AimBrain, the Biometric Identity as-a-Service platform, has today raised the bar in user authentication by introducing optional audio and lip synchronisation into its facial authentication module to create AimFace//LipSync. Designed to prove liveliness and counter even the most sophisticated spoofing technologies, AimFace//LipSync provides AimBrain customers with stronger user authentication by combining facial recognition with a spoken challenge and lip movement analysis.
Traditionally, defences against facial biometric fraud – that the user is genuine and not a photo, video or computer-generated simulation – have been to train algorithms to process images at low levels, searching for fraud signals such as chromatic anomalies, textural differences, <a href=”https://en.wikipedia.org/wiki/Moir%C3%A9_pattern” target=”_blank” rel=”noopener”>Moiré patterns</a> or screen exposures. This low-level processing has, however, made the algorithms sensitive to subtle changes in camera, projection means and external environments, resulting in high accuracy but only within the limited parameters in which they were trained.
“We decided to take a different approach the problem,” said Efstathios Vafeias, Lead Scientist at AimBrain, who led the project. “We have developed an algorithm that uses both visual and audio data to detect a real person, not a presentation attack. By asking a user to say a randomised number to the camera, our technology now not only authenticates their face against a template, but verifies that the numbers match the prompt and analyses the synchronisation between the voice and lip movement. So as well as providing a step-change in security, this method maintains accuracy while being less susceptible to hardware or environmental changes.”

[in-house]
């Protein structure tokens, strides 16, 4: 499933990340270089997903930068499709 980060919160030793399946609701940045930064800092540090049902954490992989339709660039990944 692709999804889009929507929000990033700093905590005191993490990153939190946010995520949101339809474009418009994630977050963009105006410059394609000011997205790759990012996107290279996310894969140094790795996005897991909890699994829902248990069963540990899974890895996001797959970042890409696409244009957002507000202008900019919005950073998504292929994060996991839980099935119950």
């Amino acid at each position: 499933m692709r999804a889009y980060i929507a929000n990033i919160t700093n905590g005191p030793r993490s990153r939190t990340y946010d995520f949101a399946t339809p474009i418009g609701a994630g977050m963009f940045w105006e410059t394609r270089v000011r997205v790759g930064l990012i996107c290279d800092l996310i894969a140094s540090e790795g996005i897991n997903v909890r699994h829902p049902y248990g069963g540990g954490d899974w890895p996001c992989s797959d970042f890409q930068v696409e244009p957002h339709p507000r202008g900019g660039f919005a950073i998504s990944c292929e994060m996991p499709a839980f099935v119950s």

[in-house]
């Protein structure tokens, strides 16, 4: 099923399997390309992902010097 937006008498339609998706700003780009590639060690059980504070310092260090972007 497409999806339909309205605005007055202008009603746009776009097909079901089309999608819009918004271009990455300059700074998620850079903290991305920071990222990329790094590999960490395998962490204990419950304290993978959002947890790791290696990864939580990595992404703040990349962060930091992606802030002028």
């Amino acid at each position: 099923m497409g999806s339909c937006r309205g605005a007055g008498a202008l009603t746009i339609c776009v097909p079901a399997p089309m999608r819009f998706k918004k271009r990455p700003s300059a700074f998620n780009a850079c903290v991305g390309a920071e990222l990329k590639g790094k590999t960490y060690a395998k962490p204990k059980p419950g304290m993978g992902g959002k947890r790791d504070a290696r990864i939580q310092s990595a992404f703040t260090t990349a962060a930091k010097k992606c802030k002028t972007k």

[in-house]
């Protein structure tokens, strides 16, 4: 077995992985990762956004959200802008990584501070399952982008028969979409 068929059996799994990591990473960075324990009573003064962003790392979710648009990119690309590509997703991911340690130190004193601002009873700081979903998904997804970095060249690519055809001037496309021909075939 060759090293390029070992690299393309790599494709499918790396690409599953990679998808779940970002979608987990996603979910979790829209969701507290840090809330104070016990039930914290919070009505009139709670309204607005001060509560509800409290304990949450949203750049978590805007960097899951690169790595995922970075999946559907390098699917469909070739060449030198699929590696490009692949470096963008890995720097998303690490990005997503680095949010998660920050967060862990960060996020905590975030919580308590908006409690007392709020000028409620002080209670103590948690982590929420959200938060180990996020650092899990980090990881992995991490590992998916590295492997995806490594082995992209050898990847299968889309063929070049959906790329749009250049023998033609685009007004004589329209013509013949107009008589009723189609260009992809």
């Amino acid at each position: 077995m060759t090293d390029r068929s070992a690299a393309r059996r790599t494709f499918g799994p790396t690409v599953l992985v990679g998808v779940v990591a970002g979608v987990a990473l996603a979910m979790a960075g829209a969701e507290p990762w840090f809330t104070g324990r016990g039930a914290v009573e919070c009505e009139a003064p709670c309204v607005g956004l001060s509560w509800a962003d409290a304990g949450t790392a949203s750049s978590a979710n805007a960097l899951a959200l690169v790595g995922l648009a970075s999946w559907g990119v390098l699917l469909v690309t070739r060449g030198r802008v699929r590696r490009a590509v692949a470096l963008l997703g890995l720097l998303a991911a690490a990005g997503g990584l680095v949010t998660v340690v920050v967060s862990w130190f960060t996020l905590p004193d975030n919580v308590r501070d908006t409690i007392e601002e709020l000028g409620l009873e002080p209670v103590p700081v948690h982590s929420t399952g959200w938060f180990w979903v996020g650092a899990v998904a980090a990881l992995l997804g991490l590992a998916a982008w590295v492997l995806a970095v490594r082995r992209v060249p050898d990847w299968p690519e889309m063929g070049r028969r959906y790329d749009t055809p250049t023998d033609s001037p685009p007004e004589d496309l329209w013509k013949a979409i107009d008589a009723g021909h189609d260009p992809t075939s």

AimBrain is first to market with this unique combination of visual and audio syncing, which can be used across any industry in place of any process that uses passwords or two factor authentication. An enterprise’s user or customer authenticates themselves by saying a randomised number to camera when prompted, whereupon the algorithm behind AimBrain’s new feature (AimFace//LipSync) assesses three components:
- Facial recognition: Does the face match the template?
- Liveliness detection: Do the lips move in response to the voice challenge?
- Anti-spoofing technology: Is the sound synchronised to the lip movement?
“Many of today’s anti-spoofing technologies can be fooled using the simplest of measures,” said Andrius Sutas, CEO and co-founder at AimBrain. “We have all seen the high profile hacks that have beaten new smartphone biometric security systems within days of their release. Our lip sync technology means that to beat it, an attacker must be human, look exactly like the user and correctly say a random number, while we analyse the lip movements, within a limited timeframe.”
“The level of sophistication required for an attack goes far beyond ordinary capabilities.”
Alesis Novik, CTO and co-founder at AimBrain, believes that the fight against fraud is one that will never end, and his product roadmap does not stop with lip syncing. “We are in the late stages of developing an integrated solution that combines facial authentication and voice authentication, and assigns an automatic weighting of the two, depending on the environment and context. If a user is in a noisy environment, the weighting will be on the visual side. In a dark environment, for example, the audio authentication plays a stronger part. We are nearly there and expect to launch later this year.”